A funny, and instructive, anecdote, courtesy of Mark Lance (Georgetown):
A long time ago my colleague Terry Pinkard said that the actual function of words like "obviously" "clearly" etc was as a stand-in for "I have no argument for the following". Ever since I've told students that a good way to find an easy paper is to read one by a famous philosopher, find the sentence that begins with one of those words and challenge it. This has in fact yielded a good dozen published papers.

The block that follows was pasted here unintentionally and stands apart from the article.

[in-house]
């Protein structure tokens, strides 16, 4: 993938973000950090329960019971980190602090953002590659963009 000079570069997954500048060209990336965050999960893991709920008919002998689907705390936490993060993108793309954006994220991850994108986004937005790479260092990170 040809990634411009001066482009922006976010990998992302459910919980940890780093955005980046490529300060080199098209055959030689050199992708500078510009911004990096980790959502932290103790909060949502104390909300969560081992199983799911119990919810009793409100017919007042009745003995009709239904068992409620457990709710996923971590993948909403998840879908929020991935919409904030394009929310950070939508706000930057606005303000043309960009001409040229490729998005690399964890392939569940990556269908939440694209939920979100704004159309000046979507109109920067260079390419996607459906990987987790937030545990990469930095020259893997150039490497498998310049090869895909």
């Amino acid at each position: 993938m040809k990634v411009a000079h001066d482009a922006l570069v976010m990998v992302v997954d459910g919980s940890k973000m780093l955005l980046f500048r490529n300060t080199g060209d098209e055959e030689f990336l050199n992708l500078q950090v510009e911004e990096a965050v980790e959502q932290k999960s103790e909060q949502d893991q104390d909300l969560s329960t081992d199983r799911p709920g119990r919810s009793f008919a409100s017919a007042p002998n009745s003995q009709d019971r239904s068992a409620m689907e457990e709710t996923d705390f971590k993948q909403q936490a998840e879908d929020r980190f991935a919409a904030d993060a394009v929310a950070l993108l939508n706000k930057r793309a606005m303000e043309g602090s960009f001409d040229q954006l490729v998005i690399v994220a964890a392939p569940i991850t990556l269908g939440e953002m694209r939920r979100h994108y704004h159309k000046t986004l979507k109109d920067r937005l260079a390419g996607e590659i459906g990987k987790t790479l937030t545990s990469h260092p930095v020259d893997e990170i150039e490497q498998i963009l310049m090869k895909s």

For this reason, I try to avoid 'obviously,' 'clearly,' and 'correctly.' The last, at least when I do break down and use it, is shorthand for "I could explain this more, but it's not worth the extra two sentences." It most typically occurs in a lit review. If it appears in the middle of an argument, that's a red flag.